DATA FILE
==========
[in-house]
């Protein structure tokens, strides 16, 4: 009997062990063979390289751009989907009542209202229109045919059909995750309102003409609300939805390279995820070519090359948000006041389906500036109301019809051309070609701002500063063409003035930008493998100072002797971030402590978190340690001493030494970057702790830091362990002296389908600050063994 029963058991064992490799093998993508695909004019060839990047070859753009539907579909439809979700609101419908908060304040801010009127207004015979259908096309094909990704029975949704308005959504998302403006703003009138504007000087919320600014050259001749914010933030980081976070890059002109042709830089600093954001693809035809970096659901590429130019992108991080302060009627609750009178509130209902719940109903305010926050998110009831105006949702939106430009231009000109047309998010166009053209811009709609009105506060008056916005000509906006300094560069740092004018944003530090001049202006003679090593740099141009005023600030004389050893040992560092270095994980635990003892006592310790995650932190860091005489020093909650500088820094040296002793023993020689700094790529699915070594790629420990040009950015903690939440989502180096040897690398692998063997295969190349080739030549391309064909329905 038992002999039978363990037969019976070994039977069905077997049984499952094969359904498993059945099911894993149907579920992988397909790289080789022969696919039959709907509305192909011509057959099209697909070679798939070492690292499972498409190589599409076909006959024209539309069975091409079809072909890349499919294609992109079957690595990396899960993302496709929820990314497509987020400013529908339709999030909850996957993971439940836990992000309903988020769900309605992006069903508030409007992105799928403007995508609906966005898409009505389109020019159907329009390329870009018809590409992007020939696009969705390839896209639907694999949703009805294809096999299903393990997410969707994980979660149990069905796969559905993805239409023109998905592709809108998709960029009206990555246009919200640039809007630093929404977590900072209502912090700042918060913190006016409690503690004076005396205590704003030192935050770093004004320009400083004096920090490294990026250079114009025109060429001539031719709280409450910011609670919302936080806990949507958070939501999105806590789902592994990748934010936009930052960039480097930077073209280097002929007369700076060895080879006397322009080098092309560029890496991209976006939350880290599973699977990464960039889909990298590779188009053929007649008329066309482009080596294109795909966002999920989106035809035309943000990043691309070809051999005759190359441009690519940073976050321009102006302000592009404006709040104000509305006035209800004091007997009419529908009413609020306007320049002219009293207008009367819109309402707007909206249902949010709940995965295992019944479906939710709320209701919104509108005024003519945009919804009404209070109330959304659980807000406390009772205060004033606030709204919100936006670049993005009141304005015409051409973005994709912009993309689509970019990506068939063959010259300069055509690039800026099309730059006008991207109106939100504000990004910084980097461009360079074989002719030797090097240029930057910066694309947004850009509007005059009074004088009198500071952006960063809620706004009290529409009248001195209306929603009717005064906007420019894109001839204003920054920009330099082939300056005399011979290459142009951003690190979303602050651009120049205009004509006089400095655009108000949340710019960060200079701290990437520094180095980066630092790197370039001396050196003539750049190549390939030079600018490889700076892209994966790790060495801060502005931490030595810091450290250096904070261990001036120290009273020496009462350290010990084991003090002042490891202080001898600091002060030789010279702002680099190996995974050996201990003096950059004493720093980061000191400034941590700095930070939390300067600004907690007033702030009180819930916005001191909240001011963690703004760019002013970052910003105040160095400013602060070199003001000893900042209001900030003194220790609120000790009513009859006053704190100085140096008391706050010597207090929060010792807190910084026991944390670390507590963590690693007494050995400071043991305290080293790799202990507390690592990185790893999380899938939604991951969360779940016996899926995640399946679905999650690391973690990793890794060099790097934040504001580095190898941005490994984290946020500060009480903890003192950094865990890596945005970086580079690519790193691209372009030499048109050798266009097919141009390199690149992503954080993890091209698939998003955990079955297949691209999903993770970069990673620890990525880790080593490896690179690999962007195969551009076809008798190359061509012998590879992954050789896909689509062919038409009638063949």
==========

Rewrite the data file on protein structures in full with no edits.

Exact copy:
[in-house]
């Protein structure tokens, strides 16, 4: 009997062990063979390289751009989907009542209202229109045919059909995750309102003409609300939805390279995820070519090359948000006041389906500036109301019809051309070609701002500063063409003035930008493998100072002797971030402590978190340690001493030494970057702790830091362990002296389908600050063994 029963058991064992490799093998993508695909004019060839990047070859753009539907579909439809979700609101419908908060304040801010009127207004015979259908096309094909990704029975949704308005959504998302403006703003009138504007000087919320600014050259001749914010933030980081976070890059002109042709830089600093954001693809035809970096659901590429130019992108991080302060009627609750009178509130209902719940109903305010926050998110009831105006949702939106430009231009000109047309998010166009053209811009709609009105506060008056916005000509906006300094560069740092004018944003530090001049202006003679090593740099141009005023600030004389050893040992560092270095994980635990003892006592310790995650932190860091005489020093909650500088820094040296002793023993020689700094790529699915070594790629420990040009950015903690939440989502180096040897690398692998063997295969190349080739030549391309064909329905 038992002999039978363990037969019976070994039977069905077997049984499952094969359904498993059945099911894993149907579920992988397909790289080789022969696919039959709907509305192909011509057959099209697909070679798939070492690292499972498409190589599409076909006959024209539309069975091409079809072909890349499919294609992109079957690595990396899960993302496709929820990314497509987020400013529908339709999030909850996957993971439940836990992000309903988020769900309605992006069903508030409007992105799928403007995508609906966005898409009505389109020019159907329009390329870009018809590409992007020939696009969705390839896209639907694999949703009805294809096999299903393990997410969707994980979660149990069905796969559905993805239409023109998905592709809108998709960029009206990555246009919200640039809007630093929404977590900072209502912090700042918060913190006016409690503690004076005396205590704003030192935050770093004004320009400083004096920090490294990026250079114009025109060429001539031719709280409450910011609670919302936080806990949507958070939501999105806590789902592994990748934010936009930052960039480097930077073209280097002929007369700076060895080879006397322009080098092309560029890496991209976006939350880290599973699977990464960039889909990298590779188009053929007649008329066309482009080596294109795909966002999920989106035809035309943000990043691309070809051999005759190359441009690519940073976050321009102006302000592009404006709040104000509305006035209800004091007997009419529908009413609020306007320049002219009293207008009367819109309402707007909206249902949010709940995965295992019944479906939710709320209701919104509108005024003519945009919804009404209070109330959304659980807000406390009772205060004033606030709204919100936006670049993005009141304005015409051409973005994709912009993309689509970019990506068939063959010259300069055509690039800026099309730059006008991207109106939100504000990004910084980097461009360079074989002719030797090097240029930057910066694309947004850009509007005059009074004088009198500071952006960063809620706004009290529409009248001195209306929603009717005064906007420019894109001839204003920054920009330099082939300056005399011979290459142009951003690190979303602050651009120049205009004509006089400095655009108000949340710019960060200079701290990437520094180095980066630092790197370039001396050196003539750049190549390939030079600018490889700076892209994966790790060495801060502005931490030595810091450290250096904070261990001036120290009273020496009462350290010990084991003090002042490891202080001898600091002060030789010279702002680099190996995974050996201990003096950059004493720093980061000191400034941590700095930070939390300067600004907690007033702030009180819930916005001191909240001011963690703004760019002013970052910003105040160095400013602060070199003001000893900042209001900030003194220790609120000790009513009859006053704190100085140096008391706050010597207090929060010792807190910084026991944390670390507590963590690693007494050995400071043991305290080293790799202990507390690592990185790893999380899938939604991951969360779940016996899926995640399946679905999650690391973690990793890794060099790097934040504001580095190898941005490994984290946020500060009480903890003192950094865990890596945005970086580079690519790193691209372009030499048109050798266009097919141009390199690149992503954080993890091209698939998003955990079955297949691209999903993770970069990673620890990525880790080593490896690179690999962007195969551009076809008798190359061509012998590879992954050789896909689509062919038409009638063949």